Similarly, beyond the broader expectations of an independent director, having clearly defined expectations goes a long way. Effective boards exponentially increase the probability of success when the roles and agendas of the directors are rightly structured. Similarly, the appointment of a chairman should not be based on years of experience or market stature alone; they may not be as relevant to what a company needs at present. The chairman generally sets the tone. Hence, thinking seriously about the role is a must.
2. What specific values do independent directors bring?
We are increasingly talking about the convergence of corporates and society and also the need to look after all stakeholders’ independent directors, who are generally successful professionals, entrepreneurs, academicians, or bureaucrats. However, what made them successful in an executive role is different from adding value in a non-executive role. Thus, it becomes important that the company knows what they are seeking from each of their directors.
Given that the agendas of board meetings are long, you may get limited time or questions per director. Knowing what you seek from whom is a great asset which ensures your board meetings are effective.
A recent Harvard Business Review article classified independent directors in four categories: police, data junkies, architects and pilots. You need to know who is playing what role on your board.
3. How informed is the independent director about the business and the market?
Independent directors need to upskill themselves. You can’t rely only on your past experiences to help the company. Globalisation and technology are changing the way we operate. During COVID-19, the business models changed overnight. Diversified boards were able to adapt much faster. This would also mean that companies need to be more disciplined about updating their boards on business and strategy, sharing their agendas much in advance and having adequate time for discussions.
Many companies believe that a quarterly or annual presentation to the board about business and future plans is adequate — you could not be far from the truth; a focused five-slide deck with relevant insights on business, market, competition, people and risks is what the board seeks. They trust the management with the background work. Yet many companies make the mistake of throwing too much information at the board.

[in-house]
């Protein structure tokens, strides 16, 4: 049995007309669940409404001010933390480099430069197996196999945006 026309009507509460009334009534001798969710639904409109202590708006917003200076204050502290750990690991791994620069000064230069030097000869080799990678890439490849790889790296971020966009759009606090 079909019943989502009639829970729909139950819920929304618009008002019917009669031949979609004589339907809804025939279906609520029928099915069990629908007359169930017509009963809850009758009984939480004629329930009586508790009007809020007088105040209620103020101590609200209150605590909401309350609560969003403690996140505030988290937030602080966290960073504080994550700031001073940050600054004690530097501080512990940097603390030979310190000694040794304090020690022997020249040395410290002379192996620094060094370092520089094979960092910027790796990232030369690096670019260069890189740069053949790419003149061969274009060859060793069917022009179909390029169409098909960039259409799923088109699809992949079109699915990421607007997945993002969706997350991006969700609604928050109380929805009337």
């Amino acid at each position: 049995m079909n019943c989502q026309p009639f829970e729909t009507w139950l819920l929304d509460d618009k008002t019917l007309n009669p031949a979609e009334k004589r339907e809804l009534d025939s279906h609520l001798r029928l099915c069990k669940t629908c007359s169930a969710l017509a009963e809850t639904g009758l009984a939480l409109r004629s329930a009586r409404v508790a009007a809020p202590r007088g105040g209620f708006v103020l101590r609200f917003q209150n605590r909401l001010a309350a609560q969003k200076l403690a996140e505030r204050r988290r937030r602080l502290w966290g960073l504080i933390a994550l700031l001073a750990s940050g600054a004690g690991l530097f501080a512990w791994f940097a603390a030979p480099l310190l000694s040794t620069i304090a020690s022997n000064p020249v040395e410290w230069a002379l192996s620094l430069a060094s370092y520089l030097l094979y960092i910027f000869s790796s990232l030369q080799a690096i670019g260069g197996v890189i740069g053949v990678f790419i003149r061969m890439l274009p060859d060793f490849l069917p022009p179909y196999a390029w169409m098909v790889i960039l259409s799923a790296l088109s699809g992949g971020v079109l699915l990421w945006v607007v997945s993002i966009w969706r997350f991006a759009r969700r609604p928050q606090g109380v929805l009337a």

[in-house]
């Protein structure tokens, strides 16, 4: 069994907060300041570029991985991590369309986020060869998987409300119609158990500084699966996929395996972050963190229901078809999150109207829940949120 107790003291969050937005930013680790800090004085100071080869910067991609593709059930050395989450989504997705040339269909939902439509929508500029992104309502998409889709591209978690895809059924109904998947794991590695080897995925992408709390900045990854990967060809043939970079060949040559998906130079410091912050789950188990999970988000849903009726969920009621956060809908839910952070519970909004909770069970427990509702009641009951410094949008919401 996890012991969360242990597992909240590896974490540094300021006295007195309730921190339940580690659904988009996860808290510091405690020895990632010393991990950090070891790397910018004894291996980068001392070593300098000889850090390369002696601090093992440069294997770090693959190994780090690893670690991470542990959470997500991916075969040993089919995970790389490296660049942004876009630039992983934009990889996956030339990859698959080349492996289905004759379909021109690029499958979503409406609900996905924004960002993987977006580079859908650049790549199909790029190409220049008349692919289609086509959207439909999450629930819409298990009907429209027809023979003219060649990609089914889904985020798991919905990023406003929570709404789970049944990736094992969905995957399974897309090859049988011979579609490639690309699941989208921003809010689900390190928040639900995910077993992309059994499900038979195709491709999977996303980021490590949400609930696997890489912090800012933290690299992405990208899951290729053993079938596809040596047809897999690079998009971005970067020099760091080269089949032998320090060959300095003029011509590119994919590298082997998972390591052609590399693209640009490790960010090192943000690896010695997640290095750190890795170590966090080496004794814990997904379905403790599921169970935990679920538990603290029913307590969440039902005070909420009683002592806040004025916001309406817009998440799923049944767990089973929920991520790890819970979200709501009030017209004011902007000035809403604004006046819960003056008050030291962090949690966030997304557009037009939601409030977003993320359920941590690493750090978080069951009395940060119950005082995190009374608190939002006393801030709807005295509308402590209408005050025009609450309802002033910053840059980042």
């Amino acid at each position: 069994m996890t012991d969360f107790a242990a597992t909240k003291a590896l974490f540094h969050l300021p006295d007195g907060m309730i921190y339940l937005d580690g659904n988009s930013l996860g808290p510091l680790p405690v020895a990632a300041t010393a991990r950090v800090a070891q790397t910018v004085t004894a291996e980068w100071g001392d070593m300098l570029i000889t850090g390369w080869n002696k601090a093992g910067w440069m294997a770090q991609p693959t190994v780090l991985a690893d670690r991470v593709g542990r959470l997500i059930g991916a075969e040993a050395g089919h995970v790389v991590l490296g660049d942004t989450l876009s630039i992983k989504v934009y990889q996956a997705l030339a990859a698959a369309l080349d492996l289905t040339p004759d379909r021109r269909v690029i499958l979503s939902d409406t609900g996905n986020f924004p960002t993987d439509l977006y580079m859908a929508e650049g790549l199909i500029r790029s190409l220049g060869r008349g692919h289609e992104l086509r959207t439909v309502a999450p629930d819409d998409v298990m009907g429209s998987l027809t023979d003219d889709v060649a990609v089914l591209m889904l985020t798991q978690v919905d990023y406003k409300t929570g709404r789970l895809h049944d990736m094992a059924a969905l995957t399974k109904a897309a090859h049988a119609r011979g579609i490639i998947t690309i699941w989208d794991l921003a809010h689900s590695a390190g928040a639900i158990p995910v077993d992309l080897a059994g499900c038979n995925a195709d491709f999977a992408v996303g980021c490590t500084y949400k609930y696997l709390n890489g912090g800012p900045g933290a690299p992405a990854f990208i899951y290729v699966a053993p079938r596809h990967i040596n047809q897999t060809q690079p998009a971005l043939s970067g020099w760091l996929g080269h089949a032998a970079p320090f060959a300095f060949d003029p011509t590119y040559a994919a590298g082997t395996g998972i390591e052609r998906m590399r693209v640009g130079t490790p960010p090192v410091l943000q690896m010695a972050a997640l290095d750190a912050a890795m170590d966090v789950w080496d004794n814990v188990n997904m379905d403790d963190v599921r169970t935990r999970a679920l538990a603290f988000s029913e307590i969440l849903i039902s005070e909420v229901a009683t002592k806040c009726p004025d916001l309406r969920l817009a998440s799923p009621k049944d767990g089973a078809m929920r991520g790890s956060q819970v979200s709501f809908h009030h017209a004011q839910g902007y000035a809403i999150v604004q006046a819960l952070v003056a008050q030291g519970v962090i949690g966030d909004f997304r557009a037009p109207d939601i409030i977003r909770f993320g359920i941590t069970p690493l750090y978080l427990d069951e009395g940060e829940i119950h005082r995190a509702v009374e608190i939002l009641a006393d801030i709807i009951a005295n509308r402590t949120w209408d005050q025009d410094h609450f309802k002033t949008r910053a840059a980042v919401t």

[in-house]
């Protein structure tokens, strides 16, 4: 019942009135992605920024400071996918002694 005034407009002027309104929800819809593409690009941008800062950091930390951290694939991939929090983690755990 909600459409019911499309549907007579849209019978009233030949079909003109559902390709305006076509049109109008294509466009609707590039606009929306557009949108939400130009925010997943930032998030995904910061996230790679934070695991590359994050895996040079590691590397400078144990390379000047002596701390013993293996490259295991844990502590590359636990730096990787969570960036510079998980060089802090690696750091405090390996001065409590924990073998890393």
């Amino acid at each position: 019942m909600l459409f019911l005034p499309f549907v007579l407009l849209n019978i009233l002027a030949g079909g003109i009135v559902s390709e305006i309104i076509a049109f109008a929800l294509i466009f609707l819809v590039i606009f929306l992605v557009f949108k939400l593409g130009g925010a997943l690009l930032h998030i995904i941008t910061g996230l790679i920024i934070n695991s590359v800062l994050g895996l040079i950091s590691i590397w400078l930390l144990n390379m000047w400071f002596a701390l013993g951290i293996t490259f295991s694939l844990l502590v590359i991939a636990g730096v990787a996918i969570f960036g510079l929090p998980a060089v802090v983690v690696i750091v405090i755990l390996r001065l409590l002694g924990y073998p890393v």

4. Does the independent director have access to people besides the executive directors?
From our experience investigating large-scale frauds, not having access to people other than executive directors has been a major deficiency. Independent directors predominantly rely on the CEOs for information. There are extremely few companies that provide directors’ access to senior or midlevel management. However, it is important for an independent director to get a 360-degree view.
The majority of companies that have failed are because the board relied on one person for all the information. In one recent example, we saw a board actively reviewing the nature of whistleblowing allegations—from a simple complaint about food in the pantry to CEO using company resources for personal use. This seemed like a waste of time, but constantly reviewing the nature of allegations has helped the company develop a culture of listening, in addition to accountability.
5. Are independent directors allowed to show dissent?
Board room discussions that are open and where independent directors are allowed to speak up tend to get the best value from their board. This does not happen often due to the perceived conflict of interest. However, constructive criticism and open debates on board agendas create a high degree of trust among the stakeholders.
The ability of the board is a reflection of how responsible it is and of its power to question the management.